Umbrellas don't cause rain - speech by Gertjan Vlieghe

Speech given at Sheffield University.
Published on 28 November 2016

In a speech at Sheffield University, external MPC member Gertjan Vlieghe discusses the how the UK economic outlook has evolved recently and what this implies for the stance of monetary policy. He also examines several arguments that have been used to support the idea that low interest rates are counterproductive, either for the economy as a whole, or for a particular sector of the economy.

The UK economy in Q2 and Q3 has held up better than he expected: “Judging by headline GDP at least, the economy has continued in a “business as usual” manner”. However, financial markets seem to be expecting “some economic underperformance relative to pre-referendum expectations.” And investment and employment intentions by UK businesses “are generally below their pre-referendum levels”. “Sentiment among UK households, on the other hand, appears rather buoyant”.

Jan argues that “the tension between the fairly pessimistic assessment by financial markets, the cautious assessment by businesses and the rather optimistic response by households so far, cannot last”. It might turn out that financial markets are too pessimistic and the economy continues to grow in a “business as usual” way, in which case I would expect the exchange rate to move higher over time. Or it might mean that households are too optimistic”.

Turning to the stance of monetary policy, the MPC has decided that the current policy rate of 0.25% remains appropriate. “Having an inflation projection that is ½ of a percentage point above the target at the end of the forecast period is uncomfortable for an inflation-targeting MPC. The reason we are willing to tolerate this particular inflation path, is that if we tried to bring inflation down faster, with tighter monetary policy, we would create more slack in the economy – lower real income growth, and higher unemployment”.

The reason why the current policy rate is so low relative to history in the UK as well as in many other advanced economies, is that monetary policy is responding to persistent global disinflationary forces. “It has been raining, so we have all opened our umbrellas”.

Not everyone agrees that this is the appropriate response for monetary policy. “Some argue that low rates themselves are the problem”. Jan argues that “is just a case of erroneously reversing the causality”. “Umbrellas together with rainfall are observed in many countries. Nobody actually believes that umbrellas cause rainfall”. “We have had several low interest rate, low inflation countries that have raised interest rates over the past decade. This was not followed by an escape from the alleged confidence trap”. “Higher interest rates, far from boosting demand and inflation, have caused growth to slow and inflation to fall”. “Some of these countries now have even lower short term and long term interest rates than the UK, as inflation expectations have drifted lower”.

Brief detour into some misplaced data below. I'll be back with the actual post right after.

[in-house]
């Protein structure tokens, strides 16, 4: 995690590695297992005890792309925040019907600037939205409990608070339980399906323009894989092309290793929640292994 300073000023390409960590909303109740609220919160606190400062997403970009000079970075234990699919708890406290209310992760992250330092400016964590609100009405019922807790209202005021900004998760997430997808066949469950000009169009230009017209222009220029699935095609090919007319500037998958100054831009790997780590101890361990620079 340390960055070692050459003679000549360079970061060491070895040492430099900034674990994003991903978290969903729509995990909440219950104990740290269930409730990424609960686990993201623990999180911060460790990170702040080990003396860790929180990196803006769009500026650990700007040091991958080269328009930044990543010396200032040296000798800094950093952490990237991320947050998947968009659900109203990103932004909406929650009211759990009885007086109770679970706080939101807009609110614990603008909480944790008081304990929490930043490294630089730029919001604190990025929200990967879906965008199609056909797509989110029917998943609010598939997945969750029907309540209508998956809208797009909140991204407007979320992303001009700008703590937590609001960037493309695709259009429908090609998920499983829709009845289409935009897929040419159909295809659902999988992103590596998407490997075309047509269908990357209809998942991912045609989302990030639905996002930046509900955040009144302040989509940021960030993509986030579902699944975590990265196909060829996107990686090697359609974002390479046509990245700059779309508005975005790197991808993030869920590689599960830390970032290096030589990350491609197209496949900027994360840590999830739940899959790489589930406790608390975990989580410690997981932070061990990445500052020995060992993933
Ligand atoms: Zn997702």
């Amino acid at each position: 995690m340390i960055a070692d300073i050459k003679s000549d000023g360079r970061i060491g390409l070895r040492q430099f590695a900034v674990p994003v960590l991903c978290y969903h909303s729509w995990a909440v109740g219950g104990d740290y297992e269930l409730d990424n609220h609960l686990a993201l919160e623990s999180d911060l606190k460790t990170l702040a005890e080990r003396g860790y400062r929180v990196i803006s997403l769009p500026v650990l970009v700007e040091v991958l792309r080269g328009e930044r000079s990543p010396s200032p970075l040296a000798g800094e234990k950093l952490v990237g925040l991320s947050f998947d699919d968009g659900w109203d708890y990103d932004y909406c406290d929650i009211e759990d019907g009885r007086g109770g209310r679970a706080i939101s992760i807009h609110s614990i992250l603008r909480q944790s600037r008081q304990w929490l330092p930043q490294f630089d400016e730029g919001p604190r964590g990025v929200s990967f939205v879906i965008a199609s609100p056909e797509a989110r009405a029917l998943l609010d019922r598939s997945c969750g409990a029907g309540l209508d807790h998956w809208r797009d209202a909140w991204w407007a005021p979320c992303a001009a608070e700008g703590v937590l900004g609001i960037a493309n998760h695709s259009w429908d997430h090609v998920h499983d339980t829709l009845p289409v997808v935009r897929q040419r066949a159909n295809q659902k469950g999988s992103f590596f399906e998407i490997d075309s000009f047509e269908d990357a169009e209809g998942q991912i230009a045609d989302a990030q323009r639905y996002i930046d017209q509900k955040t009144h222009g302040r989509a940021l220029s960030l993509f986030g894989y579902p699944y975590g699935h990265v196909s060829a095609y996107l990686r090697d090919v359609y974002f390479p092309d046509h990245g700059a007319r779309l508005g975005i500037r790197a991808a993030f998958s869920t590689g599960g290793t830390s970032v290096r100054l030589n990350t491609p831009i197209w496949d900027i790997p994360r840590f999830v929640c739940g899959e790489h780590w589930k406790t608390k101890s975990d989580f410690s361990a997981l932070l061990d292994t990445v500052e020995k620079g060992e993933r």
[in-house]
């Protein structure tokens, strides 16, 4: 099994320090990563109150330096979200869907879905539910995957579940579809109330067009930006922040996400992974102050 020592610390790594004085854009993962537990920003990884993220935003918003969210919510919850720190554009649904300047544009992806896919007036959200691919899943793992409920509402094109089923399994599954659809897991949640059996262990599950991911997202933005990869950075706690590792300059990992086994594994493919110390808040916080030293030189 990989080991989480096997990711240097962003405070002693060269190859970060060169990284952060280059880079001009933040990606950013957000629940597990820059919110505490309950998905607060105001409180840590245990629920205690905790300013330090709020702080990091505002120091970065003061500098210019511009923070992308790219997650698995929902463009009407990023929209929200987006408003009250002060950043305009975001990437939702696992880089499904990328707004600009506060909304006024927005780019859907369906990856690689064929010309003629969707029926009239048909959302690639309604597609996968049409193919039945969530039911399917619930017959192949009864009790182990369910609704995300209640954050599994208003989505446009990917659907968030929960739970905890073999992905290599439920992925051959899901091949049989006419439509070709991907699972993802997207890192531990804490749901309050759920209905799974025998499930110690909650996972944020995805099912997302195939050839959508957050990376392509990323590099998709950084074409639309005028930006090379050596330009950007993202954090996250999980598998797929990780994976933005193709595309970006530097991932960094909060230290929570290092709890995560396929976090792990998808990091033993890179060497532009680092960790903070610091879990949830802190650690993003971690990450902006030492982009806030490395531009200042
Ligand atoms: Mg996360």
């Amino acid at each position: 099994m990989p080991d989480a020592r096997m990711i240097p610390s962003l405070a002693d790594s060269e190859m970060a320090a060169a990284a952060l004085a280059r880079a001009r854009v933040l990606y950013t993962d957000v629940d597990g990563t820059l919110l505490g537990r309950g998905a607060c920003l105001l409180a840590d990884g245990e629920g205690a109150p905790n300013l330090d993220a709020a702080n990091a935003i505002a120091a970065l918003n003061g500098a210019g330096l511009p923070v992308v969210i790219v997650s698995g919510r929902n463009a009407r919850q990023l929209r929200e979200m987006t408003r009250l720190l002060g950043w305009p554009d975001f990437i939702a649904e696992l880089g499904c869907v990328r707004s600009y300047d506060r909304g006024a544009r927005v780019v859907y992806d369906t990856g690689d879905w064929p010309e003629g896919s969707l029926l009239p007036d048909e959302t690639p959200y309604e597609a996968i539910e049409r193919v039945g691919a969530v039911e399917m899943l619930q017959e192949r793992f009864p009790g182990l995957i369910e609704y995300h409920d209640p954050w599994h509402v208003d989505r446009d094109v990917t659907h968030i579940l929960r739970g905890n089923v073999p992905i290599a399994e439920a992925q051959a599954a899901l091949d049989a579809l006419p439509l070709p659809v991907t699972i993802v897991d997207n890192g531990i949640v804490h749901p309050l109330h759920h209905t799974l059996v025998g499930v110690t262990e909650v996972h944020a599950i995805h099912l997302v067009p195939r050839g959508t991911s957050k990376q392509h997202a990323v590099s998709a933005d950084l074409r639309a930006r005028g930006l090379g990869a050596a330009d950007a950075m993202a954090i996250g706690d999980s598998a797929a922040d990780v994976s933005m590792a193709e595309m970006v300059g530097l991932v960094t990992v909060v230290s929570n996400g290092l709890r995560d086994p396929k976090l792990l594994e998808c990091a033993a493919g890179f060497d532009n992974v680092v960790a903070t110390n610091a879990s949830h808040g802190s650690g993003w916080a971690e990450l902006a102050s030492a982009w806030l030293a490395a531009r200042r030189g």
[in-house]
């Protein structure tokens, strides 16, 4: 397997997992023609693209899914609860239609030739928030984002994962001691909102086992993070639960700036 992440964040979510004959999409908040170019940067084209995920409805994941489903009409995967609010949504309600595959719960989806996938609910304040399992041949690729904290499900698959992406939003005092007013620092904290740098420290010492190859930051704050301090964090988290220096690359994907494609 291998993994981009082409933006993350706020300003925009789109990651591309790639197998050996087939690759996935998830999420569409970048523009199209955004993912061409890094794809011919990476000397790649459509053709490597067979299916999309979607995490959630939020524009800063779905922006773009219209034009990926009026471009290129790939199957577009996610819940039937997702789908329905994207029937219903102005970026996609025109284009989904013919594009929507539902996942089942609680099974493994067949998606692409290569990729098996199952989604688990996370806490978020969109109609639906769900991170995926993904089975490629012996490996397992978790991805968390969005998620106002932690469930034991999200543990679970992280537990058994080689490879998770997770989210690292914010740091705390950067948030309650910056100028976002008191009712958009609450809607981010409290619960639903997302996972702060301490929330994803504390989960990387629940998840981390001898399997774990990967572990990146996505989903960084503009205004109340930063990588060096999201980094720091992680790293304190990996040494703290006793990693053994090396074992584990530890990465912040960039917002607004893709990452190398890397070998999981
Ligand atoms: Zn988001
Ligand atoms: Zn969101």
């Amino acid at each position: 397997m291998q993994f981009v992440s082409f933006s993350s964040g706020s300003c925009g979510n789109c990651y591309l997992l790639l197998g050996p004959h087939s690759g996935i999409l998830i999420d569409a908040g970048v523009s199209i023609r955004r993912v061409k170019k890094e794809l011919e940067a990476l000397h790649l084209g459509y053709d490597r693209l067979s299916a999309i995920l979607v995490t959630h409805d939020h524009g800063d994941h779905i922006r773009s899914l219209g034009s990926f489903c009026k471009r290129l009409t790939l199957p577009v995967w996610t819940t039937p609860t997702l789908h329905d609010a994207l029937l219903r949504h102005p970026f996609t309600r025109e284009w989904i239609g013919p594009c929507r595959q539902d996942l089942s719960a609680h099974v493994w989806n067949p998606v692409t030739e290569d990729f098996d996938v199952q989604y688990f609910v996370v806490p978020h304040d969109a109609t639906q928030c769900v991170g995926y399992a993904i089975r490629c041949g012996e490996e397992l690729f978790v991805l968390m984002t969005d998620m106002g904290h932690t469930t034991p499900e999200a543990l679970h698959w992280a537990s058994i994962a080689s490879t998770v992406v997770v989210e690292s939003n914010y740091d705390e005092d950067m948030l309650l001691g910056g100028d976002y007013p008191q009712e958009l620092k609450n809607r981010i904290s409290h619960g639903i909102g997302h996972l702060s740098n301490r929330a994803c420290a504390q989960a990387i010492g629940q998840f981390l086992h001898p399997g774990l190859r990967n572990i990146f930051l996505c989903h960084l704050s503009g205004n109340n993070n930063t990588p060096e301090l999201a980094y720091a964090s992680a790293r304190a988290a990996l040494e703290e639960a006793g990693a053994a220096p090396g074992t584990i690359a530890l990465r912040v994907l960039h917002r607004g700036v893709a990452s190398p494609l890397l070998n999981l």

Next he considers the argument that “low rates are a problem because they hurt savers”. This ignores the fact that savers hold significant amounts of non-deposit assets, which benefit from low interest rates and asset purchases. Moreover, many savers also work, and low interest rates “have helped lower the unemployment rate” and “have boosted wage inflation”. He presents evidence that the additional income to savers from the improvement in the economy due to lower interest rates is similar to the additional income earned by borrowers.

Jan considers the impact of low interest rates on defined benefit (DB) pension schemes: “the conclusion is not to deny that lower long term rates make life more difficult for pension funds. But, first to acknowledge low long term interest rates are not primarily caused by monetary policy, they are caused by other factors that monetary policy is reacting to. Second, that there is no evidence yet that large pension deficits are weighing on business investment. Third, that arguing for tighter monetary policy to help pension funds ignores the big offsetting effect accommodative policy has on corporate profitability through higher demand and lower cost of investment, and ultimately higher long-term interest rates.”

As well as considering the impact on DB pension schemes, Jan considers the plight of pensioners themselves. He shows that “Since the financial crisis, retired households have experienced faster income growth than non-retired households”.

After looking at these different groups within the economy, he concludes that “there is no evidence that monetary stimulus has hurt them, once the broader effects of monetary policy on employment, wages, profits and the prices of widely held assets are also taken into account”.

He asks whether “Even if, in further research, we were to find a specific group that had unambiguously suffered from very low interest rates, what would be the right policy prescription? Should monetary policy try to help them by tightening?”

He argues that “The suffering group would get a larger share of a shrinking pie. As monetary policy makers, we are trying to meet the inflation target by growing the pie in line with potential, and letting the government decide how to divide it up, using its fiscal and structural policy tools. Monetary policy cannot solve distributional issues, and should not be asked to try.”

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